Sign Up For Our Newsletter

Stay up-to-date on deals, events, activities and more by signing up for our newsletter!


Flag Rock: A Hike of Remembrance

Friday August 28, 2015

Instagram Photo Credit: @grayrunsutah


Veteran hikers love this lesser-known hike located just off of I-15 in Farmington, Utah. The trail features many of the amazing sights one expects to see in Utah. With five waterfalls, an old silver mine, a large meadow, footbridges, peaceful ponds, and plenty of wildlife, the Flag Rock hike will not disappoint.

The summit gives an incredible view of the valley and the Great Salt Lake, but what makes this hike an incredible experience is the history it commemorates. A large American flag flies at the peak in remembrance of 9/11. The elevation is 1700 feet, the same height of the former World Trade Center's twin towers.

The hike can have an emotional impact as hikers consider what first responders endured as they walked the stairs to rescue those in danger. Most hikers come prepared with comfortable shoes, a lightweight pack, and a water supply—whose total weight is nowhere near the average 45 pounds of gear a first responder carries.

Hikers who would like an exceptional experience on the trail can join the Annual Memorial Gathering. This hike is led by one of the first responders in NYC on 9/11/2001. The Annual Gathering meets in front of the Farmington Firehouse at 82 North 100 East, Farmington, Utah, 84025.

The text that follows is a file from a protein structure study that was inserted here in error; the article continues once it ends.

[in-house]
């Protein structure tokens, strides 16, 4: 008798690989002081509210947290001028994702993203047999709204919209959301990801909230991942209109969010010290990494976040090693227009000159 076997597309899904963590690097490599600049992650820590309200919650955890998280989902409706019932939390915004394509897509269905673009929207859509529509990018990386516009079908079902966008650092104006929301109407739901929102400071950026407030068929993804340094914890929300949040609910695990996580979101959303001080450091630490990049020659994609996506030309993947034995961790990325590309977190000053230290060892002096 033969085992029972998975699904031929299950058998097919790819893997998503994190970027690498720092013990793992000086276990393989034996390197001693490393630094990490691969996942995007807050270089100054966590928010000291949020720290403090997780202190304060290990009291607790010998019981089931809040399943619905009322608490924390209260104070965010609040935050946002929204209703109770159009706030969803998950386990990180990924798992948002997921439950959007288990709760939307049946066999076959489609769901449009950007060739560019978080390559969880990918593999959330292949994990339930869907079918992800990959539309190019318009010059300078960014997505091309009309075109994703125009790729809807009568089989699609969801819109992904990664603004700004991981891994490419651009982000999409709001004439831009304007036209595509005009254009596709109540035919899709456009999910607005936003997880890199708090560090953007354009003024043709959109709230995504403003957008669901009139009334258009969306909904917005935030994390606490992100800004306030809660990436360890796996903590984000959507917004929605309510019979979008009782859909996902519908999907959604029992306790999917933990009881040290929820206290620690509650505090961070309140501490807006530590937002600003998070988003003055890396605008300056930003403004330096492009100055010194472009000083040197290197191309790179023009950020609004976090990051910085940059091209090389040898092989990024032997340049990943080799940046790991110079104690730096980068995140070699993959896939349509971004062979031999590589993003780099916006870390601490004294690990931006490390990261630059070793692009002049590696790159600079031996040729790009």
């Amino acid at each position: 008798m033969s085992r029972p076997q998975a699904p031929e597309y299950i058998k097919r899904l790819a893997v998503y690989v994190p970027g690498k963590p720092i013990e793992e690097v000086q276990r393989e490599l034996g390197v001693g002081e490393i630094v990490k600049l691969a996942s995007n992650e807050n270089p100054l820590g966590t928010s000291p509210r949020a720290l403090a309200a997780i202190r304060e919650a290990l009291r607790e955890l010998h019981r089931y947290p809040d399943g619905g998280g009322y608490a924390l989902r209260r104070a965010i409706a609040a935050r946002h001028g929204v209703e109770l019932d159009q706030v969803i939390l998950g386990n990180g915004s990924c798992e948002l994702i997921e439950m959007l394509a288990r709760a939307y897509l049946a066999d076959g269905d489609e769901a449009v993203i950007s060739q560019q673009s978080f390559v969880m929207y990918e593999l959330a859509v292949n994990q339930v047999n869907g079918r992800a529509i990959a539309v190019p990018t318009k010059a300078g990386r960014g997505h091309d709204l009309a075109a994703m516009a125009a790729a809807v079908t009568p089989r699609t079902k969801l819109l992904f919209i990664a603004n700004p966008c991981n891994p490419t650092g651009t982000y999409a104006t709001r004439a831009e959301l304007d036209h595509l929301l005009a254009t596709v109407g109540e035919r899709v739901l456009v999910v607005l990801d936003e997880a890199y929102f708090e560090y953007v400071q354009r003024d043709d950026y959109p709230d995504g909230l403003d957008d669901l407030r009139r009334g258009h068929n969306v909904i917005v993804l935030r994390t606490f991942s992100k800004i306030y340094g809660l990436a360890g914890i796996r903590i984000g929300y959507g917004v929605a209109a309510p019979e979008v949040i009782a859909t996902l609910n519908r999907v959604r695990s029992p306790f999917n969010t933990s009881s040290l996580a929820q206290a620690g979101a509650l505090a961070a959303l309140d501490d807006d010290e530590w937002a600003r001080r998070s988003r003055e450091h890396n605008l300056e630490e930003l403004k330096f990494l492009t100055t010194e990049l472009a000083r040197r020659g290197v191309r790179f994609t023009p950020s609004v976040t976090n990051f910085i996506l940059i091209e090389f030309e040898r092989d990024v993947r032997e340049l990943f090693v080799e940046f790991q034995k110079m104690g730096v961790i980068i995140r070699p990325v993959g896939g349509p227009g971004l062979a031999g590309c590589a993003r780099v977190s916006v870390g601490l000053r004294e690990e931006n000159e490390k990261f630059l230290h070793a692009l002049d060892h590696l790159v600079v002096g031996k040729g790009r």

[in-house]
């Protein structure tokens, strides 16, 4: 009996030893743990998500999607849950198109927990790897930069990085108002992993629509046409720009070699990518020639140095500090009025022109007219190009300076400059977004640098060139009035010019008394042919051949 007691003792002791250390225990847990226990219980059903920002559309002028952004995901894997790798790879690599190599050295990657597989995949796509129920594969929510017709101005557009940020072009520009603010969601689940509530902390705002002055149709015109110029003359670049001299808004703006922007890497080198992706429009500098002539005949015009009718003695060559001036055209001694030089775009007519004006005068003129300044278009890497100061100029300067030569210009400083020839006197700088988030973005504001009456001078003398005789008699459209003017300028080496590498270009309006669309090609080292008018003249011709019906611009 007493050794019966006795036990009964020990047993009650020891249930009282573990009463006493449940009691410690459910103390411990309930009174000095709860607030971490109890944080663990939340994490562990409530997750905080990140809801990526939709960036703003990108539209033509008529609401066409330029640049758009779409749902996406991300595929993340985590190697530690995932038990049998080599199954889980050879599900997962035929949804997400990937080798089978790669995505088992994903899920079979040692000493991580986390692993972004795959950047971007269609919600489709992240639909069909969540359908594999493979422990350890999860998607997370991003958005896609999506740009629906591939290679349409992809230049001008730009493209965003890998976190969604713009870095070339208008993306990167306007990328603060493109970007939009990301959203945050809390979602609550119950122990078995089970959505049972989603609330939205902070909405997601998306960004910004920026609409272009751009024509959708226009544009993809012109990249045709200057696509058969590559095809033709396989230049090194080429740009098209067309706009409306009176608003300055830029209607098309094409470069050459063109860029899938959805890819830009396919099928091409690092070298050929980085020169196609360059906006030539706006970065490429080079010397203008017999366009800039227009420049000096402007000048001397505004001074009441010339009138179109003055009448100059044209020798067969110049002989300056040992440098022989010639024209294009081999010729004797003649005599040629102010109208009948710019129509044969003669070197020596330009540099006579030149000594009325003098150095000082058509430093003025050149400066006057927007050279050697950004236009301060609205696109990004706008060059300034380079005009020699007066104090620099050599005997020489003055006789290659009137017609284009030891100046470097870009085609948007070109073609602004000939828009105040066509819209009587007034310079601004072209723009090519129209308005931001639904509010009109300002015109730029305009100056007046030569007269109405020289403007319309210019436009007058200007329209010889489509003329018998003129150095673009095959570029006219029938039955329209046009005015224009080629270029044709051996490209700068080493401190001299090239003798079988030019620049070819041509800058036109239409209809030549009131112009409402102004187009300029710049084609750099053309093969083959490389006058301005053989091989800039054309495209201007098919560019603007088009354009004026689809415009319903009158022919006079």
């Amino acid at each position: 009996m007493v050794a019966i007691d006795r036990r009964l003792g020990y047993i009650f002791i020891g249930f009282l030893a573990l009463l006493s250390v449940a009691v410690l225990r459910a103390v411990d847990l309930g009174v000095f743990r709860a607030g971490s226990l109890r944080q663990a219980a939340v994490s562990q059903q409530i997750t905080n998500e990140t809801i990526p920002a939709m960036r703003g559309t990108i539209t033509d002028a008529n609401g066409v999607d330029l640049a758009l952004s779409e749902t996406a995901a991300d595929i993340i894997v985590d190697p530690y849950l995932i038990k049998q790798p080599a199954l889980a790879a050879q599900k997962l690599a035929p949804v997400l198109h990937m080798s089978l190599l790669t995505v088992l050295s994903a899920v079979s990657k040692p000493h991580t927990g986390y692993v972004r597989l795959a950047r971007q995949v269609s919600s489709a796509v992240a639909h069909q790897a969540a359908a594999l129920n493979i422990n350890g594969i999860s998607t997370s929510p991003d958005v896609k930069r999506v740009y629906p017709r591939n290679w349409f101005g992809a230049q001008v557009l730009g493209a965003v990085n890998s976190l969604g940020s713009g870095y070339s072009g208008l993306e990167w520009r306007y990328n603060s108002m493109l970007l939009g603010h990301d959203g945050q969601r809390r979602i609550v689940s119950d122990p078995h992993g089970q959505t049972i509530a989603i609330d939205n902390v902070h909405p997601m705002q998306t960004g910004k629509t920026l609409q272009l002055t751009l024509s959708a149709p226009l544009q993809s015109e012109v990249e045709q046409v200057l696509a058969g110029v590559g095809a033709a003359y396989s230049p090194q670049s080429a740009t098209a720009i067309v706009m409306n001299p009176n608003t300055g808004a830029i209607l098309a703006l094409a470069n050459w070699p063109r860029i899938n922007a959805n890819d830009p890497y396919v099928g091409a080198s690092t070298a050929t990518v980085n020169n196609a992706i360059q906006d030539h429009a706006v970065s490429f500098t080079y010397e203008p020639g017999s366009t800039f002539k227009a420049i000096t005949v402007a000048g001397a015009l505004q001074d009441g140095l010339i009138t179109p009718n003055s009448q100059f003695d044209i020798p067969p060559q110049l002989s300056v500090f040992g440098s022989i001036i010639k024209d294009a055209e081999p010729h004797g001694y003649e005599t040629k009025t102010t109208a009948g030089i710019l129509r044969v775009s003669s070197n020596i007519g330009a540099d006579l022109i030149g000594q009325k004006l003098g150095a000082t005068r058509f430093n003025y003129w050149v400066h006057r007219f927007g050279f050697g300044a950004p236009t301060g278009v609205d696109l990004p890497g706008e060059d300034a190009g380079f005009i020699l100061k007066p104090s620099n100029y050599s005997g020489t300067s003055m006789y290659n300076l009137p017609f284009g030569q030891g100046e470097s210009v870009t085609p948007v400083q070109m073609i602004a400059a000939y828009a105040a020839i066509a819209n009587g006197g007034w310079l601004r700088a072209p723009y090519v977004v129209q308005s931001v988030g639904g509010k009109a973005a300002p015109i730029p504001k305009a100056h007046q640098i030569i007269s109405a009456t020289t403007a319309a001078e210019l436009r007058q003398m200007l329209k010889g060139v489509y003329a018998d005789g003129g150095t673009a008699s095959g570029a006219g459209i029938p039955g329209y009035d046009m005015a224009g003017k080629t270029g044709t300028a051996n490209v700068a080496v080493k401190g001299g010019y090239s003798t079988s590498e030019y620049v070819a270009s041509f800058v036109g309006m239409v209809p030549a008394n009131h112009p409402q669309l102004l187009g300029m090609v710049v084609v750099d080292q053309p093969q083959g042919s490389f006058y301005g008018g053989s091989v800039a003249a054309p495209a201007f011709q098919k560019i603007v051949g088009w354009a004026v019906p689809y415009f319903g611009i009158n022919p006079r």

Attendees should arrive between 6:15 and 6:30 am. At 6:45 a.m., the school bell will ring once. This signifies the moment the first plane hit the first World Trade Center tower. The bell will be followed by a moment of silence. The Fire Chief and any guest speakers in attendance will then say a few words. Afterward, a second bell will ring at 7:03 a.m., marking the moment the second plane struck the second tower, and a moment of silence will follow this bell as well. After the gathering, the group departs for Flag Rock hike.

Learn more about the event here.

There are multiple reasons for making this hike: to meditate on the mountain's beauty, to honor the lives lost that day, to show gratitude for first responders who serve with courage. It doesn't really matter why you choose to go—this hike is sure to make an impact you won't forget.

Find a map to the trailhead here.